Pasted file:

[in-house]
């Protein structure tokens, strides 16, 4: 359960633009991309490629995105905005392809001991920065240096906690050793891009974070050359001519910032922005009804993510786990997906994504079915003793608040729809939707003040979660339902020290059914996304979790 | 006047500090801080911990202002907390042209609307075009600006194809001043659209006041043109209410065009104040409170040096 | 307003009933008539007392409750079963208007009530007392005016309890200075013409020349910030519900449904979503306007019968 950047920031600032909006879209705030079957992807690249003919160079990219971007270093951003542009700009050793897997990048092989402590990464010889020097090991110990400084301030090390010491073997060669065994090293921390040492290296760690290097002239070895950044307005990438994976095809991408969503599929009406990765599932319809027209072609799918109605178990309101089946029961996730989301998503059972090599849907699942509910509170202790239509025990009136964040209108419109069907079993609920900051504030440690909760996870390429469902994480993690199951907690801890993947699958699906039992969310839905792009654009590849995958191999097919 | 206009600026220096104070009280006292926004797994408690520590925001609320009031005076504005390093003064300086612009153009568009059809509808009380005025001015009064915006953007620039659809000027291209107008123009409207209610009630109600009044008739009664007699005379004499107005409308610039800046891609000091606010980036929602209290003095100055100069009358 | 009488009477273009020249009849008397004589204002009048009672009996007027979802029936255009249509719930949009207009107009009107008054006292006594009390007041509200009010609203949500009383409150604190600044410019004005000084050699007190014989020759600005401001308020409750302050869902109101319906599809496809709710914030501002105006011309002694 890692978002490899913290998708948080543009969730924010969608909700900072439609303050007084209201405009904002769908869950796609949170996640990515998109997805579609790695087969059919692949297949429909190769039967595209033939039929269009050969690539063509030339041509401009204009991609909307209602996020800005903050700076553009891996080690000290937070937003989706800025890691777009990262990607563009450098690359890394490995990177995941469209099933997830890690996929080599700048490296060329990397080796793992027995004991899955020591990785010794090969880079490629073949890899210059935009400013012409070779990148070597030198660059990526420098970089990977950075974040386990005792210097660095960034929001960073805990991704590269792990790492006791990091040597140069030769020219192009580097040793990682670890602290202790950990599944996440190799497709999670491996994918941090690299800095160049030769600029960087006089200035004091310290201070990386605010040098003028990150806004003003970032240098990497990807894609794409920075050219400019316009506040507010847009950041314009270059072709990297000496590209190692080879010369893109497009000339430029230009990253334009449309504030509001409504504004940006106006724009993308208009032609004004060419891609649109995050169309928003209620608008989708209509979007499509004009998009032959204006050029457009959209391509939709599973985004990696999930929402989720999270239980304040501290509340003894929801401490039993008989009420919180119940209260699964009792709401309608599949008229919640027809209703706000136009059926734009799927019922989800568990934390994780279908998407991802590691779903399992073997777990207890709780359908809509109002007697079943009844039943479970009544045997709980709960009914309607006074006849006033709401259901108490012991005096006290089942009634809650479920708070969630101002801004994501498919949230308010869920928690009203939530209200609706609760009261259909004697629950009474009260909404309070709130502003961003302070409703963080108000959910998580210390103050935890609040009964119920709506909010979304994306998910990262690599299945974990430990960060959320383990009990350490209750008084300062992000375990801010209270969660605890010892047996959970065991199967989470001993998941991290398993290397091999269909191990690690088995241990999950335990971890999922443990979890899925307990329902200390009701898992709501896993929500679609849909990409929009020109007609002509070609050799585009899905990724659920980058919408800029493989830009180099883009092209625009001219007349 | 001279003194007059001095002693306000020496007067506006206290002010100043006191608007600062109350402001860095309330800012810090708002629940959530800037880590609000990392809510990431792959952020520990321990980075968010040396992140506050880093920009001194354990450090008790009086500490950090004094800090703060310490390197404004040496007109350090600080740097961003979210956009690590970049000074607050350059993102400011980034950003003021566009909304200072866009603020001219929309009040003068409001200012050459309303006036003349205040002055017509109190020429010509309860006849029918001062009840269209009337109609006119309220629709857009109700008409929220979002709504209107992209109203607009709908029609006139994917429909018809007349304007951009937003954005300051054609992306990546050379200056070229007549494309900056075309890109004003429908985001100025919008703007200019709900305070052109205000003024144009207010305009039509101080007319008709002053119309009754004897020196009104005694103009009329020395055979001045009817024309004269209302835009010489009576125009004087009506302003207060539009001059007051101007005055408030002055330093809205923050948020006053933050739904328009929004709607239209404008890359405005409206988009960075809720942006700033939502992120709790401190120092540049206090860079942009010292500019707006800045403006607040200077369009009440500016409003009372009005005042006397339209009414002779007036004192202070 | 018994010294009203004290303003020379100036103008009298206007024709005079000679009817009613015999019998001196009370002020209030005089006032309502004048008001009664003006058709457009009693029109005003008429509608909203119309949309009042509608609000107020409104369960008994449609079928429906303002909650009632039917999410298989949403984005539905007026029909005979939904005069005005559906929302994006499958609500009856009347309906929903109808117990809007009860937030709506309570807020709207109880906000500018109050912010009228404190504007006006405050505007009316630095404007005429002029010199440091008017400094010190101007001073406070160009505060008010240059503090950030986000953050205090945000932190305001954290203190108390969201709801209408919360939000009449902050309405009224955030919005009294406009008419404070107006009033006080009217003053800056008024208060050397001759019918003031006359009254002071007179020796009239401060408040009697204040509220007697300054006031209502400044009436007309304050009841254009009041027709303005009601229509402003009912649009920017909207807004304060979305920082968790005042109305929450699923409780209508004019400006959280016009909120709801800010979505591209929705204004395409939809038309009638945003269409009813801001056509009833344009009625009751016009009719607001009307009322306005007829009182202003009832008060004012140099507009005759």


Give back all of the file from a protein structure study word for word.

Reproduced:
[in-house]
């Protein structure tokens, strides 16, 4: 359960633009991309490629995105905005392809001991920065240096906690050793891009974070050359001519910032922005009804993510786990997906994504079915003793608040729809939707003040979660339902020290059914996304979790 | 006047500090801080911990202002907390042209609307075009600006194809001043659209006041043109209410065009104040409170040096 | 307003009933008539007392409750079963208007009530007392005016309890200075013409020349910030519900449904979503306007019968 950047920031600032909006879209705030079957992807690249003919160079990219971007270093951003542009700009050793897997990048092989402590990464010889020097090991110990400084301030090390010491073997060669065994090293921390040492290296760690290097002239070895950044307005990438994976095809991408969503599929009406990765599932319809027209072609799918109605178990309101089946029961996730989301998503059972090599849907699942509910509170202790239509025990009136964040209108419109069907079993609920900051504030440690909760996870390429469902994480993690199951907690801890993947699958699906039992969310839905792009654009590849995958191999097919 | 206009600026220096104070009280006292926004797994408690520590925001609320009031005076504005390093003064300086612009153009568009059809509808009380005025001015009064915006953007620039659809000027291209107008123009409207209610009630109600009044008739009664007699005379004499107005409308610039800046891609000091606010980036929602209290003095100055100069009358 | 009488009477273009020249009849008397004589204002009048009672009996007027979802029936255009249509719930949009207009107009009107008054006292006594009390007041509200009010609203949500009383409150604190600044410019004005000084050699007190014989020759600005401001308020409750302050869902109101319906599809496809709710914030501002105006011309002694 890692978002490899913290998708948080543009969730924010969608909700900072439609303050007084209201405009904002769908869950796609949170996640990515998109997805579609790695087969059919692949297949429909190769039967595209033939039929269009050969690539063509030339041509401009204009991609909307209602996020800005903050700076553009891996080690000290937070937003989706800025890691777009990262990607563009450098690359890394490995990177995941469209099933997830890690996929080599700048490296060329990397080796793992027995004991899955020591990785010794090969880079490629073949890899210059935009400013012409070779990148070597030198660059990526420098970089990977950075974040386990005792210097660095960034929001960073805990991704590269792990790492006791990091040597140069030769020219192009580097040793990682670890602290202790950990599944996440190799497709999670491996994918941090690299800095160049030769600029960087006089200035004091310290201070990386605010040098003028990150806004003003970032240098990497990807894609794409920075050219400019316009506040507010847009950041314009270059072709990297000496590209190692080879010369893109497009000339430029230009990253334009449309504030509001409504504004940006106006724009993308208009032609004004060419891609649109995050169309928003209620608008989708209509979007499509004009998009032959204006050029457009959209391509939709599973985004990696999930929402989720999270239980304040501290509340003894929801401490039993008989009420919180119940209260699964009792709401309608599949008229919640027809209703706000136009059926734009799927019922989800568990934390994780279908998407991802590691779903399992073997777990207890709780359908809509109002007697079943009844039943479970009544045997709980709960009914309607006074006849006033709401259901108490012991005096006290089942009634809650479920708070969630101002801004994501498919949230308010869920928690009203939530209200609706609760009261259909004697629950009474009260909404309070709130502003961003302070409703963080108000959910998580210390103050935890609040009964119920709506909010979304994306998910990262690599299945974990430990960060959320383990009990350490209750008084300062992000375990801010209270969660605890010892047996959970065991199967989470001993998941991290398993290397091999269909191990690690088995241990999950335990971890999922443990979890899925307990329902200390009701898992709501896993929500679609849909990409929009020109007609002509070609050799585009899905990724659920980058919408800029493989830009180099883009092209625009001219007349 | 001279003194007059001095002693306000020496007067506006206290002010100043006191608007600062109350402001860095309330800012810090708002629940959530800037880590609000990392809510990431792959952020520990321990980075968010040396992140506050880093920009001194354990450090008790009086500490950090004094800090703060310490390197404004040496007109350090600080740097961003979210956009690590970049000074607050350059993102400011980034950003003021566009909304200072866009603020001219929309009040003068409001200012050459309303006036003349205040002055017509109190020429010509309860006849029918001062009840269209009337109609006119309220629709857009109700008409929220979002709504209107992209109203607009709908029609006139994917429909018809007349304007951009937003954005300051054609992306990546050379200056070229007549494309900056075309890109004003429908985001100025919008703007200019709900305070052109205000003024144009207010305009039509101080007319008709002053119309009754004897020196009104005694103009009329020395055979001045009817024309004269209302835009010489009576125009004087009506302003207060539009001059007051101007005055408030002055330093809205923050948020006053933050739904328009929004709607239209404008890359405005409206988009960075809720942006700033939502992120709790401190120092540049206090860079942009010292500019707006800045403006607040200077369009009440500016409003009372009005005042006397339209009414002779007036004192202070 | 018994010294009203004290303003020379100036103008009298206007024709005079000679009817009613015999019998001196009370002020209030005089006032309502004048008001009664003006058709457009009693029109005003008429509608909203119309949309009042509608609000107020409104369960008994449609079928429906303002909650009632039917999410298989949403984005539905007026029909005979939904005069005005559906929302994006499958609500009856009347309906929903109808117990809007009860937030709506309570807020709207109880906000500018109050912010009228404190504007006006405050505007009316630095404007005429002029010199440091008017400094010190101007001073406070160009505060008010240059503090950030986000953050205090945000932190305001954290203190108390969201709801209408919360939000009449902050309405009224955030919005009294406009008419404070107006009033006080009217003053800056008024208060050397001759019918003031006359009254002071007179020796009239401060408040009697204040509220007697300054006031209502400044009436007309304050009841254009009041027709303005009601229509402003009912649009920017909207807004304060979305920082968790005042109305929450699923409780209508004019400006959280016009909120709801800010979505591209929705204004395409939809038309009638945003269409009813801001056509009833344009009625009751016009009719607001009307009322306005007829009182202003009832008060004012140099507009005759």